The Fan Unit is is responsible for creating a sufficient airflow in order to cool the inner electronics using all the effects of forced convection cooling. The fans used are able to overcome the pressure drop caused by the system resistance taking into account additional losses caused by adequate filters or Heat Exchangers used to establish an airflow that limits the ∆T (Temperature difference between critical hotspots inside the rack and the ambient temperature) caused by the specific power dissipation of that hotspot. In order to keep both the acoustic noise and the power consumption of all fans at the lowest level possible, the fan speeds are (independently of each other) temperature controlled via integrated sensors (NTC) that monitor the critical hotspots to keep them in an acceptable range.

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Furthermore, each fan delivers a fan good/fan bad signal that is processed by the COBA board (routed via ACTC board in case of a Base Rack/Shelter or the ACTC board and CAN Bus in case of an Extension-/Service Rack/Shelter). Mandatory fan units: Six fan units shall be installed into - BS-240-II Base Rack, - BS-240-II Extension Rack, - BS-241-II Base Shelter - BS-241-II Extension Shelter. Two fan units shall be installed into -- BS-240-II Service 1A Rack, - BS-241-II Service 1A Shelter. - BS-241-II Service 2 Shelter. Optional fan units: Two additional fan units shall be installed into - BS-240-II Service 1A Rack if more than 6 HU for LE (> 600 W) are provided there. Two fan units shall be installed into - BS-240-II Service 2 Rack if any HU for LE is provided there. Four fan units shall be installed into - BS-240-II Service 2 Rack if more than 12 HU for LE (> 1 kW) is provided there.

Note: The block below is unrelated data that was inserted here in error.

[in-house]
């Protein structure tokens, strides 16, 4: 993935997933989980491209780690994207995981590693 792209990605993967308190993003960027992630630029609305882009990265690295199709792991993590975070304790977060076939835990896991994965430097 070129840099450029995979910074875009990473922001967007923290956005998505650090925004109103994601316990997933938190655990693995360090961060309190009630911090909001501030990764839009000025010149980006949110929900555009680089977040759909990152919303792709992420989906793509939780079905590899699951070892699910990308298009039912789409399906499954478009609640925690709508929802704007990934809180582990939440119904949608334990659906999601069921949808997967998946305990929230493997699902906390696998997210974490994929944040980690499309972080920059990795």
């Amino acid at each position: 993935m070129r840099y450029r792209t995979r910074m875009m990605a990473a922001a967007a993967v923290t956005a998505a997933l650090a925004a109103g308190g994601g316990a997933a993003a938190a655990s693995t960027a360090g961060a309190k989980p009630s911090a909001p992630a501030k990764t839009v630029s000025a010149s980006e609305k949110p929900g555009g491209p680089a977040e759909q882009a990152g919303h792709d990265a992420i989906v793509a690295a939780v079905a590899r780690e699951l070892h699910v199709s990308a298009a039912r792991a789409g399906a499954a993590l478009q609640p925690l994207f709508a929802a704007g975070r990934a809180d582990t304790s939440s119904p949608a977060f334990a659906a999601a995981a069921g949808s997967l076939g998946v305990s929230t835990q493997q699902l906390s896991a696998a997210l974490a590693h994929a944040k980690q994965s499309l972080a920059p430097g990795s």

3.18

Heater Unit